Article Franchise+ – “Recipient’s liability in a franchise context, what exactly is that about?” – mr. K. Bastiaans – dated November 24, 2020

By Published On: 24-11-2020Categories: Statements & current affairs

The phenomenon of hirer’s liability means that a third party can be held liable for the debts of another under certain conditions. The Court of Noord-Holland, location Haarlem, ruled in a ruling of 22 October 2020 (3) that a catering franchisee is not liable for the (external) cleaners hired by him.

The central question in this discussion was whether the plaintiff (franchisee of six restaurants) can be held liable by the Tax and Customs Administration for the non-payment of payroll taxes and turnover tax – hired by cleaning companies.

Based on the franchise agreements concluded between the franchisee and the franchisor, the franchisee is obliged to comply with a detailed hygiene plan. To meet these (hygiene) requirements, the franchisee has concluded cleaning agreements with two companies (for the sake of convenience, company A and company B). This was the case for both cleaning agreements (i) a fixed price per month per restaurant for the cleaning work has been agreed, (ii) the cleaning work was carried out after hours in the restaurants and (iii) the cleaning materials used for cleaning the restaurants have been made available by the franchisee.

When the Tax and Customs Administration found that the invoiced hours of the cleaning work did not match the paid hours during audits at both cleaning companies, the inspector imposed additional tax assessments on both companies, the calculation of which took place on the basis of a fictitious calculation used by the inspector. hourly rate of € 20.00.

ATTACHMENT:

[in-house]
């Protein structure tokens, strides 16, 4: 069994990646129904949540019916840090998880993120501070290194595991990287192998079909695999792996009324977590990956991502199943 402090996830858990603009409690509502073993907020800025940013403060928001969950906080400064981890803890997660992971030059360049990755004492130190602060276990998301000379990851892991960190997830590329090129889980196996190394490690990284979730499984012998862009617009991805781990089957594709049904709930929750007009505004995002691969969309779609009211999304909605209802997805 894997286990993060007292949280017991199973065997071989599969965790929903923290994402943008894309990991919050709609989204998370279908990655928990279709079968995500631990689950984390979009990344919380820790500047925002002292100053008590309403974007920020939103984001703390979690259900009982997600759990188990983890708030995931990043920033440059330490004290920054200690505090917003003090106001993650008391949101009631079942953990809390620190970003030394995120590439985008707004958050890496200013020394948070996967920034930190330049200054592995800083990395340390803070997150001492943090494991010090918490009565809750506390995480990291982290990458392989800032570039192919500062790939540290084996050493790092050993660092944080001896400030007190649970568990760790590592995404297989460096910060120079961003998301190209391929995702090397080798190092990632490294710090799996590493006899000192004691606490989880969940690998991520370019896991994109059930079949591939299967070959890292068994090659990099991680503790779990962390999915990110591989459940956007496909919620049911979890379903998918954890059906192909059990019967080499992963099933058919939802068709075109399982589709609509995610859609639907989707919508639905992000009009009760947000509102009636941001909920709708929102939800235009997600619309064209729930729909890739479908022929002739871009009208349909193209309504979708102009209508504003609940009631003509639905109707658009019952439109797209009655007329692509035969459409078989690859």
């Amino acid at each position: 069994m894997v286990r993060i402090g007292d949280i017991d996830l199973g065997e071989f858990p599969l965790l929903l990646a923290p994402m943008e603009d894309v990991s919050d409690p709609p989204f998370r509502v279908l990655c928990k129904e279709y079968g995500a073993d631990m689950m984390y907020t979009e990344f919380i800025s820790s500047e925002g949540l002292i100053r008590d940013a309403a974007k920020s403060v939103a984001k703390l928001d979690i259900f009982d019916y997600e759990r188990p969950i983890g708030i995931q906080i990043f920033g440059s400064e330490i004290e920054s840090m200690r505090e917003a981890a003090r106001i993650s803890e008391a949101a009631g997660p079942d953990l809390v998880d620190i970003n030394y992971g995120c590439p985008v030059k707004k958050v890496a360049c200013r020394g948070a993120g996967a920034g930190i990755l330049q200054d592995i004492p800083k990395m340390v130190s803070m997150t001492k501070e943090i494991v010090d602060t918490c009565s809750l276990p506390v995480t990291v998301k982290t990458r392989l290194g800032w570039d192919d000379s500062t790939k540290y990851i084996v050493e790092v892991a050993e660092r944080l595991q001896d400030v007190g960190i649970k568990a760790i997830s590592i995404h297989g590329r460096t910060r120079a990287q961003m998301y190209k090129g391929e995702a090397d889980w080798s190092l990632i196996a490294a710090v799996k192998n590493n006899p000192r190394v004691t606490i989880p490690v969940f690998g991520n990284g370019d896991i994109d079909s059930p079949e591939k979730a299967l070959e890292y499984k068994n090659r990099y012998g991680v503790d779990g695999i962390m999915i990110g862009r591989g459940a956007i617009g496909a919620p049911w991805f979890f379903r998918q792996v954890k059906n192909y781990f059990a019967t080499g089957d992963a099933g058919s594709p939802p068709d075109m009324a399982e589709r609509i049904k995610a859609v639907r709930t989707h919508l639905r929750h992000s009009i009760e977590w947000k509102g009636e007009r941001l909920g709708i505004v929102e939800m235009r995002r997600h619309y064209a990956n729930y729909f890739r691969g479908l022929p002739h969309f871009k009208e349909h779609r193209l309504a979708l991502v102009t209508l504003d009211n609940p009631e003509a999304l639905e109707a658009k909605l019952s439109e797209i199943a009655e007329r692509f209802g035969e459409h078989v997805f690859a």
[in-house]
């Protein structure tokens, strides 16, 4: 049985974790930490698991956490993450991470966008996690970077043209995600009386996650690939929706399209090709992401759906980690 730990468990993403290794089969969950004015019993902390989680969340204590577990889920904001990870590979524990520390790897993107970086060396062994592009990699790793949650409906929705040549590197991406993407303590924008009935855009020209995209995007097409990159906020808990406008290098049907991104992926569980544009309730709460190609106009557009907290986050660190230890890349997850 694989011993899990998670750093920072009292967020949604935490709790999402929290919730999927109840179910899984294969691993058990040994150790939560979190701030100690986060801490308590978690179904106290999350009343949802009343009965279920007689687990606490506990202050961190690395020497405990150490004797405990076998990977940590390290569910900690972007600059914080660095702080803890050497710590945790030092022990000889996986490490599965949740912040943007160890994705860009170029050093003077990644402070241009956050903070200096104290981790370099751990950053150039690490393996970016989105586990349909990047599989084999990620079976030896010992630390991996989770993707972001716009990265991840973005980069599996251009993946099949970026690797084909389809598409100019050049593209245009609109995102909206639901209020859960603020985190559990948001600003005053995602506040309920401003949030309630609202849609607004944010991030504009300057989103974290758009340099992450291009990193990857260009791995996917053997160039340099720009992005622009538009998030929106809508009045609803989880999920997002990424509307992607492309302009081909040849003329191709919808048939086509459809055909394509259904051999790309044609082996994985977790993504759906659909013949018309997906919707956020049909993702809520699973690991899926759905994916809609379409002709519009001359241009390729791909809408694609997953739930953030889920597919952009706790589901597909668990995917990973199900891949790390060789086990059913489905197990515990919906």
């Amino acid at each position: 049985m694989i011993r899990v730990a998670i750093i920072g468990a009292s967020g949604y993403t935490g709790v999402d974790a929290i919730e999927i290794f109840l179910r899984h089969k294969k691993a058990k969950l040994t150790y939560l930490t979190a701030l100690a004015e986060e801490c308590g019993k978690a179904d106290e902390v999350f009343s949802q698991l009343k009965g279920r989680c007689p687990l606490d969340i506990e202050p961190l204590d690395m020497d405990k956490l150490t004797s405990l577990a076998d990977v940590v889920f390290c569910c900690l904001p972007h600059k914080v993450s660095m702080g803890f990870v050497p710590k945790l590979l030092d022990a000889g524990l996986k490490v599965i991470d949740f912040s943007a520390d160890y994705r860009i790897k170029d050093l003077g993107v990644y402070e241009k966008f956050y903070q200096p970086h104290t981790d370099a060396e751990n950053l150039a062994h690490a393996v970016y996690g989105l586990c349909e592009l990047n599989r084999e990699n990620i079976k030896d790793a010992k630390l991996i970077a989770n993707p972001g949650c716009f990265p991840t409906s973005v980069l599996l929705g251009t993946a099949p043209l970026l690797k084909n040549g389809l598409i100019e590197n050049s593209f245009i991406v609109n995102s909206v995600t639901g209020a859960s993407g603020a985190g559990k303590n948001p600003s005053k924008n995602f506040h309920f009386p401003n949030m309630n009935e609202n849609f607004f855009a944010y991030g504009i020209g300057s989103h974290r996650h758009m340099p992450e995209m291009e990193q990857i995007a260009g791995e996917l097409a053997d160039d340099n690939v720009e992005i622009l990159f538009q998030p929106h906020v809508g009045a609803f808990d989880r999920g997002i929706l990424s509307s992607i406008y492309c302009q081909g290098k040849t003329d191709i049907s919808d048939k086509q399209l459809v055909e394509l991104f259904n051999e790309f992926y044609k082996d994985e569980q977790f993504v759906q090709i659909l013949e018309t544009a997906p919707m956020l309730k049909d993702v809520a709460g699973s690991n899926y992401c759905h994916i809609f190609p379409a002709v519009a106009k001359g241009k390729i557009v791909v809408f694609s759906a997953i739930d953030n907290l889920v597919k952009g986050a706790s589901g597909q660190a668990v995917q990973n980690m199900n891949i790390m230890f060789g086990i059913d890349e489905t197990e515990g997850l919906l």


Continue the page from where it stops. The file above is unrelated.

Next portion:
Based on the hirer’s or chain liability, the franchisee has been held liable by the Tax and Customs Administration for the payroll tax and sales tax (€ 238,882) not paid by A and the payroll tax (€ 256,870) not paid by B. It is important to note that both company A and company B have been dissolved.

The franchisee takes the position that the legal conditions for hirer’s liability have not been met since there were cleaning agreements with both company A and company B, and it did not supervise the cleaners and was not in charge of them either. In the view of the franchisee, the cleaners therefore did not function as its own employees. The Tax and Customs Administration argues that there is indeed question of hiring in now that the restaurant manager had overall control with regard to the cleaning activities and the cleaning products were also made available by the franchisee.

If it appears that the lender of the labor force does not pay the wage tax and turnover tax, this may result in liability on the part of the hirer. In the present case, the burden of proof (that there was a question of hiring in) lay with the Tax and Customs Administration. In short, the court concludes that the Tax and Customs Administration has not proved this; the mere fact that the restaurant manager checked whether the work was carried out properly and supervised the quality does not mean that this should be classified under the condition of ‘working under his supervision or direction’, as referred to in Article 34. Nor has it been made plausible that the aforementioned check was any other than that on (the quality of) the result of the work, which is customary in a client/contractor relationship.

There is therefore no question of hirer’s liability under Article 34 of the 1990 Collection Act. The franchisee can therefore not be held liable for additional charges.